By Bernard Mpofu
Zimbabwe’s power utility, Zimbabwe Electricity Supply Authority (ZESA), is rolling out a net metering programme that will see consumers of solar energy provide excess power to the national grid as the southern African nation goes a step further in adopting alternative sources of energy.
Following a waiver on duty paid on solar products, most domestic and consumers imported equipment to ease rolling power cuts.
There has been limited investment in this capital extensive sector at a time most of the country’s five main power stations are operating below capacity, with antiquated technology.
The Zimbabwe Energy Distribution and Transmission Company (ZEDTC), said it is now inviting consumers of photovoltaic energy to add electricity to the country’s grid.
“ZEDTC shall conduct the commissioning test for the installation in the presence of the customer and thereafter the customer becomes a certified participant,” the company said in a statement recently.
“Only electrical power units and not money shall be credited to the customer account and this will benefit the customer by keeping their bills low as it reduces the total units billed at the end of the month,” ZETDC added.
Net metering, the ZETDC said, is expected to lower Zimbabwe’s energy import bill currently producing less than half of its peak demand of 2,200 megawatts, Zimbabwe now depends on imports from regional power utilities.
Energy and Power Development minister, Fortune Chasi, has since launched the renewable energy and biofuels policies, signalling the government’s shift towards sustainable sources of energy.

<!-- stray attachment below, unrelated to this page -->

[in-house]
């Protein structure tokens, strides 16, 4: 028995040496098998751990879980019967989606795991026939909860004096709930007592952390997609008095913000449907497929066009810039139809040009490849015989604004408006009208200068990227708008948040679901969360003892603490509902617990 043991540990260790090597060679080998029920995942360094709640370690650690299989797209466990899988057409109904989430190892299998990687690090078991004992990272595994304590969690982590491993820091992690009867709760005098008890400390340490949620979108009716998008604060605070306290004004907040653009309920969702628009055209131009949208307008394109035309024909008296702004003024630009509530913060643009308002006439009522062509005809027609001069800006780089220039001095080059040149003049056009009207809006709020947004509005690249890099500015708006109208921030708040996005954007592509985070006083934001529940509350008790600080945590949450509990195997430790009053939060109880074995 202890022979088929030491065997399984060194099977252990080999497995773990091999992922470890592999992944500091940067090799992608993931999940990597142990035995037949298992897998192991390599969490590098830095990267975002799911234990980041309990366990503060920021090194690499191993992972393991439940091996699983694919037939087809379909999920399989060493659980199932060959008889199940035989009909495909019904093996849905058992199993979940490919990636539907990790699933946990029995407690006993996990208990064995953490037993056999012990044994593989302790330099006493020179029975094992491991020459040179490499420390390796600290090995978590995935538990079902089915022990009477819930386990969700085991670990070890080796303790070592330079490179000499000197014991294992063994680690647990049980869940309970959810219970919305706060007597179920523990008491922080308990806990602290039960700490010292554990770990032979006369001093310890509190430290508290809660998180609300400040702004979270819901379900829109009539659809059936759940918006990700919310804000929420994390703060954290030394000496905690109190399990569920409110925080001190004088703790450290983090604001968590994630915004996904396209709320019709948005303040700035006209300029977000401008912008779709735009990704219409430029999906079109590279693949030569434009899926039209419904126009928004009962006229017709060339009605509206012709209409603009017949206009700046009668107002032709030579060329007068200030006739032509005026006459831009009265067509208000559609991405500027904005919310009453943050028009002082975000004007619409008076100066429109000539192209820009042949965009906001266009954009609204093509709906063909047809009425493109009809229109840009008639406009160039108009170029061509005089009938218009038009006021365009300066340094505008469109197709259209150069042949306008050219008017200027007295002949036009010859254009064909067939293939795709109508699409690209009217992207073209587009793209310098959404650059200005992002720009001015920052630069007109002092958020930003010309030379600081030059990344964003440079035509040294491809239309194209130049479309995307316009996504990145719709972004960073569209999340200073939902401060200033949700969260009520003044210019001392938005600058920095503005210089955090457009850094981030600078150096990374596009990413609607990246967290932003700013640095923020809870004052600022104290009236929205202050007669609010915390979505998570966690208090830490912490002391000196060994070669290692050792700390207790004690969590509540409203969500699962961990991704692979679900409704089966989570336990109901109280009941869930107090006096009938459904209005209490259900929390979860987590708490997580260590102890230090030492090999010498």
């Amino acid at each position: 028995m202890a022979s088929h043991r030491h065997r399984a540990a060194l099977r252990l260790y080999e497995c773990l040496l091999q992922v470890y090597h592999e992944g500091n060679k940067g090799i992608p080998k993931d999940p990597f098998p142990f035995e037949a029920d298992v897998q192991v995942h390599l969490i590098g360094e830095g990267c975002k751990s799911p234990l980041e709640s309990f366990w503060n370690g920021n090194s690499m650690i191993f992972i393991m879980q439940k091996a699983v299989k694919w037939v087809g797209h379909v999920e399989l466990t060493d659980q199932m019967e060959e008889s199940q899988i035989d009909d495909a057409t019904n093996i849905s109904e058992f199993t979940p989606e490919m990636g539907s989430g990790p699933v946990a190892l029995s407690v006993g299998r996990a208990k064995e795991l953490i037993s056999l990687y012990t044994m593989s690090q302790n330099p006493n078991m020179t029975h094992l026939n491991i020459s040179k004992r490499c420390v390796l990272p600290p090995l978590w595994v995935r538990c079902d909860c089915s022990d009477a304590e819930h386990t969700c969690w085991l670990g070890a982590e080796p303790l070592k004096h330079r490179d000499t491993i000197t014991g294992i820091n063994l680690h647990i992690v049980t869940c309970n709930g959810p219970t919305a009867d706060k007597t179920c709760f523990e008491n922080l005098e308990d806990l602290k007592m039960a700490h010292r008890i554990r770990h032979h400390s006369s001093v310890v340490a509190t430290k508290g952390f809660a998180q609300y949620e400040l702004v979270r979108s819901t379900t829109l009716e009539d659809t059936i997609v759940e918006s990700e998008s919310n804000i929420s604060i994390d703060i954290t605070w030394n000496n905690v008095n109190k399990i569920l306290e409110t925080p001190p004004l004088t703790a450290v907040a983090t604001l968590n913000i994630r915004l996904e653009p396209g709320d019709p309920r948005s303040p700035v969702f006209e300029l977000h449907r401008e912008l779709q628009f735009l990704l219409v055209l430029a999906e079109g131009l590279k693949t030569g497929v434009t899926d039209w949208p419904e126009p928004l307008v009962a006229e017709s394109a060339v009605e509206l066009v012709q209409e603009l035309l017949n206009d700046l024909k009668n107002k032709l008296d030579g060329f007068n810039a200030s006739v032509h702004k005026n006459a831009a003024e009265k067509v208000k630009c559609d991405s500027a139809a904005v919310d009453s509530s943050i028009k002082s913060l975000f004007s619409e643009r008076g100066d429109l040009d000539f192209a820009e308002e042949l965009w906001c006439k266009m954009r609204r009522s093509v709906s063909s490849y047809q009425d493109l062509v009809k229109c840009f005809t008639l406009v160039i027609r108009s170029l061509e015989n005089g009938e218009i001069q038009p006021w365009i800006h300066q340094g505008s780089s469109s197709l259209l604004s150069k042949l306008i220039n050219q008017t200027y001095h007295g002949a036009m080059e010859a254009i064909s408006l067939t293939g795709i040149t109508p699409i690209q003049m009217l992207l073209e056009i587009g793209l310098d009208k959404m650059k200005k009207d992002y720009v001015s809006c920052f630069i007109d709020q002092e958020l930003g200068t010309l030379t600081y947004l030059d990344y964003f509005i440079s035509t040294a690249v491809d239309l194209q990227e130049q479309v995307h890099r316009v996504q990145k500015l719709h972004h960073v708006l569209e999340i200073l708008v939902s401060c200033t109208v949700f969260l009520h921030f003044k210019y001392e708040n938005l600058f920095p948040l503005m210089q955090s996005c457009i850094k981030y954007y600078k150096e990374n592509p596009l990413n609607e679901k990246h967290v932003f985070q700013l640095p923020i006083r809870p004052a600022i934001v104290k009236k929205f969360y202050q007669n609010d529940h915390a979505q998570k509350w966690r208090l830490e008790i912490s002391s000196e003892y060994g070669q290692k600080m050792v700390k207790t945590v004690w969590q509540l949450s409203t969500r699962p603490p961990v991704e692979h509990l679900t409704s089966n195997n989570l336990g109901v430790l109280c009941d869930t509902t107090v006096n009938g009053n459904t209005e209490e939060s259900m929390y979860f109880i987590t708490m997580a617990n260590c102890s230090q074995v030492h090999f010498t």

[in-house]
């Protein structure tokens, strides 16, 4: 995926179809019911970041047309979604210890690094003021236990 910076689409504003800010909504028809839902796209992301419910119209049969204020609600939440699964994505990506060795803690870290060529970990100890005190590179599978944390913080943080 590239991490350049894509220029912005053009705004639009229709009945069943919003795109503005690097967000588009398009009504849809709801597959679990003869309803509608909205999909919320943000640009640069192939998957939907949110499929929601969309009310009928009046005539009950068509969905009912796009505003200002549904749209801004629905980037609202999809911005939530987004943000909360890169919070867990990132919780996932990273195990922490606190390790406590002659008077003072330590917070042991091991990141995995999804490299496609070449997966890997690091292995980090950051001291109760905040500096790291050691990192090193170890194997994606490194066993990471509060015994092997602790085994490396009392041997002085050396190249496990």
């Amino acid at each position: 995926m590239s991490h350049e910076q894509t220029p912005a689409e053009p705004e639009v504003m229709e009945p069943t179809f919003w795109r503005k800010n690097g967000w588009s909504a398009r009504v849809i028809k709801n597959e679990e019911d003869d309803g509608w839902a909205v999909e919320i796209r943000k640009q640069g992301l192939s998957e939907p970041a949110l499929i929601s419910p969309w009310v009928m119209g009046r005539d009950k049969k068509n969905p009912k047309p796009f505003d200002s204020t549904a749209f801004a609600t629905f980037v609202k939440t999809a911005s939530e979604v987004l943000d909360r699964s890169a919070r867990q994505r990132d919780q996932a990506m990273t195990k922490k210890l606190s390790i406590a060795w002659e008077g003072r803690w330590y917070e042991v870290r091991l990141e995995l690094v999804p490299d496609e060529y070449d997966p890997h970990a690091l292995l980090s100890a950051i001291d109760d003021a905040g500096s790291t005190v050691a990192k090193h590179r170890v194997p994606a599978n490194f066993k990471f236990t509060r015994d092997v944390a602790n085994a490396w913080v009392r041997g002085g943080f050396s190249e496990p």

Solar energy is a form of a renewable energy source that one can install right on, or beside, a house. When it’s attached to the grid, any power one doesn’t use goes to the utility company, and they may end up having to pay the owner for power instead of the other way around.
This type of energy is classified under renewable energy because its supply is constant. Much of the world’s required energy can be supplied directly by solar power. Research by GENI revealed that the energy from the sun falls at a rate of 120 petawatts (1 petawatt = one billion million watts, or 10 to the power 15 watts) and therefore the energy received from the sun in one day can satisfy the whole world’s energy demand for more than 20 years.
Solar energy is mechanically harnessed for people to use through photovoltaic panels or modules (commonly known as solar panels in Zimbabwe) and solar thermal systems or through solar water heating. Solar can be used on various applications in the home, offices or factories. However, one of its limitations is that little or no solar energy is generated at night.
Once the initial cost of construction and setup of a renewable power source is covered, it can quite quickly begin to pay for itself. Some sources allow one to save money quicker than others.
Solar, for example, requires a large investment upfront, so the payoff is delayed when compared to other sources. However, proper storage decisions, such as the amount and quality of batteries used, can help reduce costs on a grand scale.